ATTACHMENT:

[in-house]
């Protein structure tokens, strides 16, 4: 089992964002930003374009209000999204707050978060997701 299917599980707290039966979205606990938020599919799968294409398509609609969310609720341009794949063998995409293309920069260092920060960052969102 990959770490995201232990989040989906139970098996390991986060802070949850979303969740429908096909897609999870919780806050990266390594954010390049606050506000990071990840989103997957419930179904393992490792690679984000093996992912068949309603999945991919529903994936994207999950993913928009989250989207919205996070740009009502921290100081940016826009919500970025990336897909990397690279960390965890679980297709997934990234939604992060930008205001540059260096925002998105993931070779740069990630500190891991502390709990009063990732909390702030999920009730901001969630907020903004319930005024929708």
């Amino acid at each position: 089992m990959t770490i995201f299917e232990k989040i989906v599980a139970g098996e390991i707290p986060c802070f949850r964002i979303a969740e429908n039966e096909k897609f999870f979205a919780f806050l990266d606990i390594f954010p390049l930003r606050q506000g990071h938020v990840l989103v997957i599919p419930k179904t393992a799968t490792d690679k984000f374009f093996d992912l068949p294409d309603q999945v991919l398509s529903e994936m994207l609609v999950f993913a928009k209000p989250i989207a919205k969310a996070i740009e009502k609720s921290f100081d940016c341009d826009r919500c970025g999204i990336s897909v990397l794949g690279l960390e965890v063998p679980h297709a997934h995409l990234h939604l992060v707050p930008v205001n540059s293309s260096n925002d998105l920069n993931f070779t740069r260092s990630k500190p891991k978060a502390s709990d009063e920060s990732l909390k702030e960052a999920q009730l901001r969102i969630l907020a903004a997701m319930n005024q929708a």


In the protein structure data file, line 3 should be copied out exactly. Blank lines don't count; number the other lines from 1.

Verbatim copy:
């Amino acid at each position: 089992m990959t770490i995201f299917e232990k989040i989906v599980a139970g098996e390991i707290p986060c802070f949850r964002i979303a969740e429908n039966e096909k897609f999870f979205a919780f806050l990266d606990i390594f954010p390049l930003r606050q506000g990071h938020v990840l989103v997957i599919p419930k179904t393992a799968t490792d690679k984000f374009f093996d992912l068949p294409d309603q999945v991919l398509s529903e994936m994207l609609v999950f993913a928009k209000p989250i989207a919205k969310a996070i740009e009502k609720s921290f100081d940016c341009d826009r919500c970025g999204i990336s897909v990397l794949g690279l960390e965890v063998p679980h297709a997934h995409l990234h939604l992060v707050p930008v205001n540059s293309s260096n925002d998105l920069n993931f070779t740069r260092s990630k500190p891991k978060a502390s709990d009063e920060s990732l909390k702030e960052a999920q009730l901001r969102i969630l907020a903004a997701m319930n005024q929708a």